Why subleasing a building is a lot like a sale at Nordstrom – Daily News

on Feb10
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Sublease listings remind me of a half-yearly sale at Nordstrom.

You better get there early in the markdowns to get a deal of selection and price. The longer you wait, the higher the price gets, but the selection wanes until your only choice is an XS purple long-sleeve tee.

But … The price is unbeatable. If you’re like I am, an XS tee only has once use — that of a dish rag. But I digress.

Much has been ballyhooed about the amount of industrial space coming back to the market, so I did a little research. My trusty spreadsheet is not quite as robust as Jonathan Lansner’s, but I made it work.

As a quick review, a sublease is a remnant sale of sorts. When an occupant originates a lease agreement, the contracts vary in length.

Depending on the size of the premises, lease terms range from two to 10 years. Many times, smaller buildings mean shorter leases. If an occupant can’t — or doesn’t choose to — fulfill the term obligation, they’re faced with three choices: A buyout from the owner, a default or a sublease.

A buyout is best for the tenant as they are relieved of the remainder for a fraction of the cost. Since the owner takes the risk and expense of finding a replacement, the situation must be quite compelling.

A default is least palatable for both parties while subleasing is a nice compromise. The tenant markets the excess space in hopes of locating a surrogate to live out its lease term.

So, on to the numbers.

Presently, in all of Orange County, there exist 92 listings in excess of 50,000 square feet. Of these 92, 12 are subleases or 13%.

Los Angeles County came in at 497 listings with 73 subleases or 14.6%. Inland markets, spanning that vast swatch of industrial space to our east, clocked in at 245 listings, of which 34 were subleases or 13.8%.

Most of the givebacks appear in square footage above 100,000 square feet. In the IE that percentage jumps to 16%!

OK, you might be wondering, why does this matter? Allow me to expand on a few reasons.

Market impact

The most valuable subleases in the industrial market closely mimic that of a direct lease.

By that, I mean the term is long enough for an occupant to spread his moving costs over time.

Using our Nordstrom half-yearly sale as an example, a beautiful suit in your exact size at a 30% discount is much more appealing than one two sizes too big, which will then need expensive alterations.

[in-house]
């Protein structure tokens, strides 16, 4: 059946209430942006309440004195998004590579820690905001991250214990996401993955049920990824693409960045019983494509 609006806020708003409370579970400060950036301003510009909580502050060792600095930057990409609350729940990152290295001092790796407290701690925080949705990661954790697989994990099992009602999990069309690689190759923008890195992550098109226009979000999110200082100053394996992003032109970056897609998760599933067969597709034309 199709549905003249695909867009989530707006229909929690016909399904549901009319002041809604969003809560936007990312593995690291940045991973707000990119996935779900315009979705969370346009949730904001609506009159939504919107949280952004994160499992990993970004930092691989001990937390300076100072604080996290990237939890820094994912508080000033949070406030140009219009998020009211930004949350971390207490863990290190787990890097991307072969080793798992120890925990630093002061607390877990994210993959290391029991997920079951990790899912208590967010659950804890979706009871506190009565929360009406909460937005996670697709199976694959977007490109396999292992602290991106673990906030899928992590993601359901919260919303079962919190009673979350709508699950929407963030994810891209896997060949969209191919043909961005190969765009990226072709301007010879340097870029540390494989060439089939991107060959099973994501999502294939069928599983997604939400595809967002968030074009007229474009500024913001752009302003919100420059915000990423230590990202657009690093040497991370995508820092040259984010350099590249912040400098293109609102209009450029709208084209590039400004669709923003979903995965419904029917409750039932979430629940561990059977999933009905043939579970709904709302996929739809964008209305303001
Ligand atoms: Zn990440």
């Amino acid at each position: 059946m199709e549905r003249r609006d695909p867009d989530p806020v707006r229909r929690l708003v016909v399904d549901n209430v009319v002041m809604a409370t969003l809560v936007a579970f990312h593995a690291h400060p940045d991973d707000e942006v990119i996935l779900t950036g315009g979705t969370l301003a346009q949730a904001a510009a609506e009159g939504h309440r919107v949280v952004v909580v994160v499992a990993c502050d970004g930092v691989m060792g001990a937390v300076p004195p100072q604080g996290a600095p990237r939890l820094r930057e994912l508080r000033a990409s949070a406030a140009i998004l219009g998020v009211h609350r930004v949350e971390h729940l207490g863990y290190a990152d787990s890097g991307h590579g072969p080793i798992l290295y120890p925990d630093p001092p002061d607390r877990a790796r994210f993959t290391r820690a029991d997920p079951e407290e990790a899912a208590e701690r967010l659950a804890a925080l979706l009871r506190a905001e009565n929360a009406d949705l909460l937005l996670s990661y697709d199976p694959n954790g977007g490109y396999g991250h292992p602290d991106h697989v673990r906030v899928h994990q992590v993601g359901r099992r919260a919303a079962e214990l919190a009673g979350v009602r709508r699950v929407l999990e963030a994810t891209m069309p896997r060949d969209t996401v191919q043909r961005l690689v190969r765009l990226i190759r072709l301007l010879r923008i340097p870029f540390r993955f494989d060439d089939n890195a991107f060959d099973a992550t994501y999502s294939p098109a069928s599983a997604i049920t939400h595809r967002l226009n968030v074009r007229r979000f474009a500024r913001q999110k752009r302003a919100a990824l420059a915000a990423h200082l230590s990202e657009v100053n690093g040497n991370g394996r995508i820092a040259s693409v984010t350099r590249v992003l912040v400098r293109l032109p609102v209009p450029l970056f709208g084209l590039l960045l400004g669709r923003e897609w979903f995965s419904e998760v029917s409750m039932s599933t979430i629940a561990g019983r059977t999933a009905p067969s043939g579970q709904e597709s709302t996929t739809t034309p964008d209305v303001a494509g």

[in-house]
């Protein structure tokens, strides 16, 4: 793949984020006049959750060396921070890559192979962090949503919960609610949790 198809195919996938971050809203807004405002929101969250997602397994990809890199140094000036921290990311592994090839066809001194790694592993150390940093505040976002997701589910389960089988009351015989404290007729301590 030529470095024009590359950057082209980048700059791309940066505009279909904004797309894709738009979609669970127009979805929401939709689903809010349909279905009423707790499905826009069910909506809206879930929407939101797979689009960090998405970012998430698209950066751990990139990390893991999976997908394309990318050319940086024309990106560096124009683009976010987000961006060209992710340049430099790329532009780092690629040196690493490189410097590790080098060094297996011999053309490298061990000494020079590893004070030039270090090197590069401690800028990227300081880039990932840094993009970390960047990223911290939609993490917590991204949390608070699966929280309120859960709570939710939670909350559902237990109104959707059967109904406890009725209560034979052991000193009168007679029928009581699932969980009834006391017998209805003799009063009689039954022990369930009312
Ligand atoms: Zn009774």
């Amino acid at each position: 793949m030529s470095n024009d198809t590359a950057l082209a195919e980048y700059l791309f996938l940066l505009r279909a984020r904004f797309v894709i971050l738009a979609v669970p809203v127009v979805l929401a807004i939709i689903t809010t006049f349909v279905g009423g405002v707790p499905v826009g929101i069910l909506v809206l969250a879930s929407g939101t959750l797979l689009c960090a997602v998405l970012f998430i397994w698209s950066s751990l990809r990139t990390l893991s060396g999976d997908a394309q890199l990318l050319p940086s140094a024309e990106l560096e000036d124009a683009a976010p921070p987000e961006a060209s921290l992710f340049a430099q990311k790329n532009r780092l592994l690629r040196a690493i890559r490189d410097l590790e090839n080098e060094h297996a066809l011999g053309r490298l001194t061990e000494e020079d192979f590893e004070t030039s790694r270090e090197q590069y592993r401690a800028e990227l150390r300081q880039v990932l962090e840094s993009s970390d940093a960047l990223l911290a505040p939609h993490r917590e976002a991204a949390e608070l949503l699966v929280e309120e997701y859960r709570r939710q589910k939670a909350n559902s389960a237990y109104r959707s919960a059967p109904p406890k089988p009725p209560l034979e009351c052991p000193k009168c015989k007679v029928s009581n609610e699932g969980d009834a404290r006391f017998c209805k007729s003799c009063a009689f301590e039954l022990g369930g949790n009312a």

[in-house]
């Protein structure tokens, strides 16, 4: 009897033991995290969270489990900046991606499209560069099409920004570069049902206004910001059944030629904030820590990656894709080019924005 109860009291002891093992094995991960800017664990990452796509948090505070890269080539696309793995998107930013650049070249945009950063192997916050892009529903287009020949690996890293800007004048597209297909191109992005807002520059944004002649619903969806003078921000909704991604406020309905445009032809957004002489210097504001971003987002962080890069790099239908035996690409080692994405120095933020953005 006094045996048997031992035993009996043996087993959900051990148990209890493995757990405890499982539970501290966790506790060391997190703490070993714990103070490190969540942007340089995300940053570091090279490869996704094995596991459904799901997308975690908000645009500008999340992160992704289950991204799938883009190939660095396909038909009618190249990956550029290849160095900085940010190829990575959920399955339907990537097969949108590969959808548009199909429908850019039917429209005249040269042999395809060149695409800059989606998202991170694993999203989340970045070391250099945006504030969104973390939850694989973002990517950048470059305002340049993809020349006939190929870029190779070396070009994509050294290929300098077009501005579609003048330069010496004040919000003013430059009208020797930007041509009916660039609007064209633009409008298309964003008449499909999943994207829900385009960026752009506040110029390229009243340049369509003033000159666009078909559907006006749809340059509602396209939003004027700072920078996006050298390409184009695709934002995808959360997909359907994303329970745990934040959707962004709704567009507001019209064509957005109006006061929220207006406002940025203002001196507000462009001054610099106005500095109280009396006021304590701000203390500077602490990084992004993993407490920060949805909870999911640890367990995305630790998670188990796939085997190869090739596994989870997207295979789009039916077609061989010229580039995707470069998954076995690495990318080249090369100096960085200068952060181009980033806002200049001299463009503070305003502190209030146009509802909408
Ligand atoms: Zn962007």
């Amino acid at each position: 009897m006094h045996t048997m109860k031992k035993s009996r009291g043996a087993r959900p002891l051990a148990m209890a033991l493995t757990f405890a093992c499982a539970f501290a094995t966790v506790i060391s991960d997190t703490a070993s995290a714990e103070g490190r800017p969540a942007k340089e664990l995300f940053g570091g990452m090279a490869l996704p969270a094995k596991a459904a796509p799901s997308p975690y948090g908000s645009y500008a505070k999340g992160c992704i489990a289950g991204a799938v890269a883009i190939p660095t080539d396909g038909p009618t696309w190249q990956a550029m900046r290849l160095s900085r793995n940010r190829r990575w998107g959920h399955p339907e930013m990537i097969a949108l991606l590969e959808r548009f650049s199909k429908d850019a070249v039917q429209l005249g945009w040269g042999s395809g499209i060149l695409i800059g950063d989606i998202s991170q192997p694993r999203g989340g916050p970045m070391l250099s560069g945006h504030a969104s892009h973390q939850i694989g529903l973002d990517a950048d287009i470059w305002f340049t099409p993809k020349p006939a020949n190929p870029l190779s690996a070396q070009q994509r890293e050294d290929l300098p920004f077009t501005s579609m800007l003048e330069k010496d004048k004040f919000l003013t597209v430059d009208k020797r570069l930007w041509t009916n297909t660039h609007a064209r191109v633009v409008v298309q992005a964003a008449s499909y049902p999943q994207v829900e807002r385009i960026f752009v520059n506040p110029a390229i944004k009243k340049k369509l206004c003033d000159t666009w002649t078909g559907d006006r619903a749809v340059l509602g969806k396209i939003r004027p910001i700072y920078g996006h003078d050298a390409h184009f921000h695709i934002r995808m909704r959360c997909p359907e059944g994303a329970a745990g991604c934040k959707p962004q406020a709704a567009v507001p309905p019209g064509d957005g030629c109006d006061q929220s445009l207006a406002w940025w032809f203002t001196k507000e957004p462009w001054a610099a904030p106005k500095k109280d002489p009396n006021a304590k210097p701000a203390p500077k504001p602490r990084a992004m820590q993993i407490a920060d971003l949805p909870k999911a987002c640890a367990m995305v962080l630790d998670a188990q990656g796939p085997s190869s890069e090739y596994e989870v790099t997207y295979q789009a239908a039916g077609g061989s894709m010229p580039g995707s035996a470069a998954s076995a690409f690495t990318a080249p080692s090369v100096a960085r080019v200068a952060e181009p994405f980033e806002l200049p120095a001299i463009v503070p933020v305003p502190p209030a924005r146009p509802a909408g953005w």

Your savings are eaten up by the expense of making the suit fit. Plus, in some cases, all sales are final, and you can’t take advantage of a generous return policy. Subleases are similar because all sales are final. Your benefit is in the discounted price, not in other concessions such as tenant improvements.

Additionally, subleases have a downward push on market lease rates.

Of the 12 buildings available for sublease in Orange County, all will trade at a rate significantly less than than direct listings. With a few of these, the discounts can be explained as anomalies.

However, if a large percentage of leasing activity is within these remnants, an adjustment of pricing occurs because the pricing is driving demand.

Occupant considerations

In a sublease arrangement, the tenant becomes the sub-landlord, and the surrogate becomes a sub-tenant.

Many occupant/sub-landlords price their sublease at a slight discount vs. a direct lease with an owner. In my opinion, this is a mistake, because a sub-lease needs to pop and provide a shock and awe price to attract demand.

To affect a sublease, you must seek and gain approval from the owner of the property. This approval may not be unreasonably withheld, but it’s a step that must be accomplished. An unauthorized sublease can create a default, which is never advisable.

With your surrogate in place, don’t forget that you, as the tenant, are still ultimately responsible for the lease obligation. Yes, you’ve located someone to pay the rent in your stead. However, if they fail to pay rent or break another lease covenant, the owner may look to you for a remedy.

Owner considerations

If your tenant is financially viable and has simply outgrown your building, thus the need for a sublease and your position is generally pretty solid.

If, however, your occupant is struggling for other reasons, such as a downturn in business or an industry collapse, it’s important to pay close attention to their process of locating a surrogate.

Depending on your tenant’s lease rate compared with current market rents, it might make business sense to allow your tenant to buy out of their obligation.

Under this circumstance, the owner takes the risk of finding a new occupant but avoids a potential bankruptcy by a tenant, which could tie up the real estate for several months.

Ultimately, the owner has the right to approve anyone seeking to sublease his or her building. As mentioned in the paragraph above, this cannot be unreasonably withheld, but it’s well within an owner’s purview to require a use compatible with your building to be sought along with a financially viable group.

Allen Buchanan is a principal and commercial real estate broker at Lee & Associates, Orange. He can be reached at 714.564.7104 or abuchanan@lee-associates.com. 

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